You’ll spend the month of March writing 10,000 words (that’s about 350 words a day), meeting writers from around the world, and fine-tuning your manuscript with the help of feedback from the group. And it’s totally free to enter! Learn more about the Challenge

Want to jump-start your writing career? This is your chance.

Get on the updates list today, and be the first to know when registration opens!

Friday Roundup: a pirate ship, an armored dog, and A Crack in the Mirror

Learn more about TimFrom flash fiction to battle-worn pets, here’s what’s been happening in our writing community. All that’s missing is you!

Ashley Reedman made the top 15 in a writing contest! The Rocky Mountain chapter of Mystery Writers of America sponsored a 6-word writing contest, and Ashley placed with her very short story, “Diving goggles found in pirate ship.” Great work! Join us on Facebook and stay up to date on opportunities like this throughout the year. (Our group is called Published Author VIP.)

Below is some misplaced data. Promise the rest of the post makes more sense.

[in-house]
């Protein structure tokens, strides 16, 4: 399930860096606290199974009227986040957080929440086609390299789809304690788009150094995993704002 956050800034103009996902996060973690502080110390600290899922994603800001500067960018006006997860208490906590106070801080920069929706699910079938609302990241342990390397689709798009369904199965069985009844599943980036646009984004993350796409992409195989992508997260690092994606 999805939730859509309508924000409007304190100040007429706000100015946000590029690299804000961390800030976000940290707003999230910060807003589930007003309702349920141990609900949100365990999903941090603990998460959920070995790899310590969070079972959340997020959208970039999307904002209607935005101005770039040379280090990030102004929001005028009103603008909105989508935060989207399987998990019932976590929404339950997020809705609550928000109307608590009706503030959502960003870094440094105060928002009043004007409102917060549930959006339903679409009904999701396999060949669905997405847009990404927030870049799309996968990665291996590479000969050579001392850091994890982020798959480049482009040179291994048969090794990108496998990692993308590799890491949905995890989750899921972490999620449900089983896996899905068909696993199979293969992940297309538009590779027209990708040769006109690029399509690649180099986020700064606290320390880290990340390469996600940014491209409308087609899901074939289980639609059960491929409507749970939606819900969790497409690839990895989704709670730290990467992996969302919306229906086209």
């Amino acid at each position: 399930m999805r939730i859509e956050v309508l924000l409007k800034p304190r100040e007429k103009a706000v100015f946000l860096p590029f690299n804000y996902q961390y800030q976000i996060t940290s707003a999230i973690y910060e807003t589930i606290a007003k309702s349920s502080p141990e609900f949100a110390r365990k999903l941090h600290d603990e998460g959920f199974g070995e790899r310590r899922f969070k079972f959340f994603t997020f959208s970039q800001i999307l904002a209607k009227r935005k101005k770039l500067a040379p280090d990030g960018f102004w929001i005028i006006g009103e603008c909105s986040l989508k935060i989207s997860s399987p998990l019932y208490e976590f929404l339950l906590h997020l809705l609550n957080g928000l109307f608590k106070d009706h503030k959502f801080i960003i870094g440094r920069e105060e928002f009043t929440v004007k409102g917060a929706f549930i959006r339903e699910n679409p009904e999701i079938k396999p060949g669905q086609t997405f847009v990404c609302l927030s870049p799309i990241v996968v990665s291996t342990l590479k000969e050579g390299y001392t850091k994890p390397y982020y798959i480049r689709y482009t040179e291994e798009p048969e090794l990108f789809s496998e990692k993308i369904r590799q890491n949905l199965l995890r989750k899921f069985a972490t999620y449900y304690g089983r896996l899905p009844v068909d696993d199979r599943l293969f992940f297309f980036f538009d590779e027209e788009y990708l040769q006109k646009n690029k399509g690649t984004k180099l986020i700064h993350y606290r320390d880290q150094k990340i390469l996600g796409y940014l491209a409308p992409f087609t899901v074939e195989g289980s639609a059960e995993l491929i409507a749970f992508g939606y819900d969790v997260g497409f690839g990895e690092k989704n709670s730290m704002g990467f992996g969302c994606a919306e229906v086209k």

Sibille Rose is hoping for some feedback for her novel-in-progress, A Crack in the Mirror:

Sibille asks: “I’m not sure that I’m entirely happy with how things went here … I always feel a bit silly writing it. Does this … ending read well?”

Join ChapterBuzz and help Sibille Rose write her novel!

Ruth Virgo created a writing prompt for members of the Better Writers Club to respond to: Years ago your pet vanished without a trace. You assumed the worst, but hoped for the best. This evening they showed up at your door, scarred and battle-worn, wearing battered armor and carrying a note for you. Explain it in under 500 words.

Tiffany S. Doran’s response about a highly ranked officer in the doggie army is spot-on.

Join us in the Better Writers Club and add your own response!

Could your brain use a good “writing workout” after the holidays?